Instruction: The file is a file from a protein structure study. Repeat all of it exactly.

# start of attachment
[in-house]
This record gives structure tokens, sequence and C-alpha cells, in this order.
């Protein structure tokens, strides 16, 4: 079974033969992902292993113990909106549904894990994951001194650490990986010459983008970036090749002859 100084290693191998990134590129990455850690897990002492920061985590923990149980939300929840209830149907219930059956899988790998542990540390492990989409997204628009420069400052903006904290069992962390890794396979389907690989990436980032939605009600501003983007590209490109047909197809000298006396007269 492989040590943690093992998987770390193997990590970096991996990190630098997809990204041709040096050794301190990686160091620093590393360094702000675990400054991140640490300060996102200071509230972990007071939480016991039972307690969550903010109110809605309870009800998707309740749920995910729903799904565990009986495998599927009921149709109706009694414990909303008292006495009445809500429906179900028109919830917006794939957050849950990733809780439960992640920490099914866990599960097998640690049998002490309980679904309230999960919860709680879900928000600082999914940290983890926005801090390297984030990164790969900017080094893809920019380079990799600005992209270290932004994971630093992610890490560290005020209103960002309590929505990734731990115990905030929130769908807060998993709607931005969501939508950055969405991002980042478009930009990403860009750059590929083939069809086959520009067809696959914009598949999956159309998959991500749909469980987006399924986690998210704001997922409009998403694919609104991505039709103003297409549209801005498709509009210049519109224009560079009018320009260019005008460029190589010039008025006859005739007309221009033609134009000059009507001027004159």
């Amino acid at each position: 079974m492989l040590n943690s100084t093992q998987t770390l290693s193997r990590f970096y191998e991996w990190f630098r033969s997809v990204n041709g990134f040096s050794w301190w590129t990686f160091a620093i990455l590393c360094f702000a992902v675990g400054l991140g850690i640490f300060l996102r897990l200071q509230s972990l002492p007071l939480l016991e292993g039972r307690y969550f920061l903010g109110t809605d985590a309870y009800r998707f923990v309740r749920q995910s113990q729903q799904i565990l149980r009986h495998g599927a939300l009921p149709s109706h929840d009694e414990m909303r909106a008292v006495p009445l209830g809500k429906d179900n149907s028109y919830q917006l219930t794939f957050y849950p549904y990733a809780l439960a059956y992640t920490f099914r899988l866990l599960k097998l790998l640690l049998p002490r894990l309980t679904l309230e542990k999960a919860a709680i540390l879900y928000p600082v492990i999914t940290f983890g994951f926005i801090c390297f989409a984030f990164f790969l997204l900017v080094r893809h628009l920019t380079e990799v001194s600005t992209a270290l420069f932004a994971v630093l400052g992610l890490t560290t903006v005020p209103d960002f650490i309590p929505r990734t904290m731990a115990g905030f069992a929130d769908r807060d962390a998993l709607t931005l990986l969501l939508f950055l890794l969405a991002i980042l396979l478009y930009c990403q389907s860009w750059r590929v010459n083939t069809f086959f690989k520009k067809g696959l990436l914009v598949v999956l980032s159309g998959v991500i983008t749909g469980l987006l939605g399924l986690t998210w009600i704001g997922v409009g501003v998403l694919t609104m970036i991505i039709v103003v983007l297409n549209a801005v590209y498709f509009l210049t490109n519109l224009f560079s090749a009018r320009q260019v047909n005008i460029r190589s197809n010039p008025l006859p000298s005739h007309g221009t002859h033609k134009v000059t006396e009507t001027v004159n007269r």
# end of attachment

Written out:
[in-house]
This record gives structure tokens, sequence and C-alpha cells, in this order.
């Protein structure tokens, strides 16, 4: 079974033969992902292993113990909106549904894990994951001194650490990986010459983008970036090749002859 100084290693191998990134590129990455850690897990002492920061985590923990149980939300929840209830149907219930059956899988790998542990540390492990989409997204628009420069400052903006904290069992962390890794396979389907690989990436980032939605009600501003983007590209490109047909197809000298006396007269 492989040590943690093992998987770390193997990590970096991996990190630098997809990204041709040096050794301190990686160091620093590393360094702000675990400054991140640490300060996102200071509230972990007071939480016991039972307690969550903010109110809605309870009800998707309740749920995910729903799904565990009986495998599927009921149709109706009694414990909303008292006495009445809500429906179900028109919830917006794939957050849950990733809780439960992640920490099914866990599960097998640690049998002490309980679904309230999960919860709680879900928000600082999914940290983890926005801090390297984030990164790969900017080094893809920019380079990799600005992209270290932004994971630093992610890490560290005020209103960002309590929505990734731990115990905030929130769908807060998993709607931005969501939508950055969405991002980042478009930009990403860009750059590929083939069809086959520009067809696959914009598949999956159309998959991500749909469980987006399924986690998210704001997922409009998403694919609104991505039709103003297409549209801005498709509009210049519109224009560079009018320009260019005008460029190589010039008025006859005739007309221009033609134009000059009507001027004159």
């Amino acid at each position: 079974m492989l040590n943690s100084t093992q998987t770390l290693s193997r990590f970096y191998e991996w990190f630098r033969s997809v990204n041709g990134f040096s050794w301190w590129t990686f160091a620093i990455l590393c360094f702000a992902v675990g400054l991140g850690i640490f300060l996102r897990l200071q509230s972990l002492p007071l939480l016991e292993g039972r307690y969550f920061l903010g109110t809605d985590a309870y009800r998707f923990v309740r749920q995910s113990q729903q799904i565990l149980r009986h495998g599927a939300l009921p149709s109706h929840d009694e414990m909303r909106a008292v006495p009445l209830g809500k429906d179900n149907s028109y919830q917006l219930t794939f957050y849950p549904y990733a809780l439960a059956y992640t920490f099914r899988l866990l599960k097998l790998l640690l049998p002490r894990l309980t679904l309230e542990k999960a919860a709680i540390l879900y928000p600082v492990i999914t940290f983890g994951f926005i801090c390297f989409a984030f990164f790969l997204l900017v080094r893809h628009l920019t380079e990799v001194s600005t992209a270290l420069f932004a994971v630093l400052g992610l890490t560290t903006v005020p209103d960002f650490i309590p929505r990734t904290m731990a115990g905030f069992a929130d769908r807060d962390a998993l709607t931005l990986l969501l939508f950055l890794l969405a991002i980042l396979l478009y930009c990403q389907s860009w750059r590929v010459n083939t069809f086959f690989k520009k067809g696959l990436l914009v598949v999956l980032s159309g998959v991500i983008t749909g469980l987006l939605g399924l986690t998210w009600i704001g997922v409009g501003v998403l694919t609104m970036i991505i039709v103003v983007l297409n549209a801005v590209y498709f509009l210049t490109n519109l224009f560079s090749a009018r320009q260019v047909n005008i460029r190589s197809n010039p008025l006859p000298s005739h007309g221009t002859h033609k134009v000059t006396e009507t001027v004159n007269r």